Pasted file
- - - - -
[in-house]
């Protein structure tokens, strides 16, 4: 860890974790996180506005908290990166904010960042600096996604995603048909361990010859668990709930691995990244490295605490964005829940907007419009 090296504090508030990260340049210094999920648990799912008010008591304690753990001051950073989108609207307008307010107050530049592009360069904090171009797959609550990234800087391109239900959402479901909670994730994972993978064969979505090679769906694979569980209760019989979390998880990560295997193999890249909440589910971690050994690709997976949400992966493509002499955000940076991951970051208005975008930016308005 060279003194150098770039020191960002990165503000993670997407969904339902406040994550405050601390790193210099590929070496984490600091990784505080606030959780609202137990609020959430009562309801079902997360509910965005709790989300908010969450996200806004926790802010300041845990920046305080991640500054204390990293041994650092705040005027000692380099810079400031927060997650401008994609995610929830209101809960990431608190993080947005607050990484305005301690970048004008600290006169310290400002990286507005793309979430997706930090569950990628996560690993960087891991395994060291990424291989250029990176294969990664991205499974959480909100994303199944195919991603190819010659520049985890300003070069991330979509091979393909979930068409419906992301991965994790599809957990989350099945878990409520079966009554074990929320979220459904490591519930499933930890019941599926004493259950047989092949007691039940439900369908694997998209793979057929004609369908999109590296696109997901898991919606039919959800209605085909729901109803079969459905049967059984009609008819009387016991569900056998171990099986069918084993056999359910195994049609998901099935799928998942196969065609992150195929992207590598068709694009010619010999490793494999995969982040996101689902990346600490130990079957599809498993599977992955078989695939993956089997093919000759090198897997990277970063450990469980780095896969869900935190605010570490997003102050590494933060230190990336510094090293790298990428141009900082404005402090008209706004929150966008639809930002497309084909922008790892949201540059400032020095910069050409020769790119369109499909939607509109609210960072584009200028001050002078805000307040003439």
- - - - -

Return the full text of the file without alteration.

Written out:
[in-house]
């Protein structure tokens, strides 16, 4: 860890974790996180506005908290990166904010960042600096996604995603048909361990010859668990709930691995990244490295605490964005829940907007419009 090296504090508030990260340049210094999920648990799912008010008591304690753990001051950073989108609207307008307010107050530049592009360069904090171009797959609550990234800087391109239900959402479901909670994730994972993978064969979505090679769906694979569980209760019989979390998880990560295997193999890249909440589910971690050994690709997976949400992966493509002499955000940076991951970051208005975008930016308005 060279003194150098770039020191960002990165503000993670997407969904339902406040994550405050601390790193210099590929070496984490600091990784505080606030959780609202137990609020959430009562309801079902997360509910965005709790989300908010969450996200806004926790802010300041845990920046305080991640500054204390990293041994650092705040005027000692380099810079400031927060997650401008994609995610929830209101809960990431608190993080947005607050990484305005301690970048004008600290006169310290400002990286507005793309979430997706930090569950990628996560690993960087891991395994060291990424291989250029990176294969990664991205499974959480909100994303199944195919991603190819010659520049985890300003070069991330979509091979393909979930068409419906992301991965994790599809957990989350099945878990409520079966009554074990929320979220459904490591519930499933930890019941599926004493259950047989092949007691039940439900369908694997998209793979057929004609369908999109590296696109997901898991919606039919959800209605085909729901109803079969459905049967059984009609008819009387016991569900056998171990099986069918084993056999359910195994049609998901099935799928998942196969065609992150195929992207590598068709694009010619010999490793494999995969982040996101689902990346600490130990079957599809498993599977992955078989695939993956089997093919000759090198897997990277970063450990469980780095896969869900935190605010570490997003102050590494933060230190990336510094090293790298990428141009900082404005402090008209706004929150966008639809930002497309084909922008790892949201540059400032020095910069050409020769790119369109499909939607509109609210960072584009200028001050002078805000307040003439």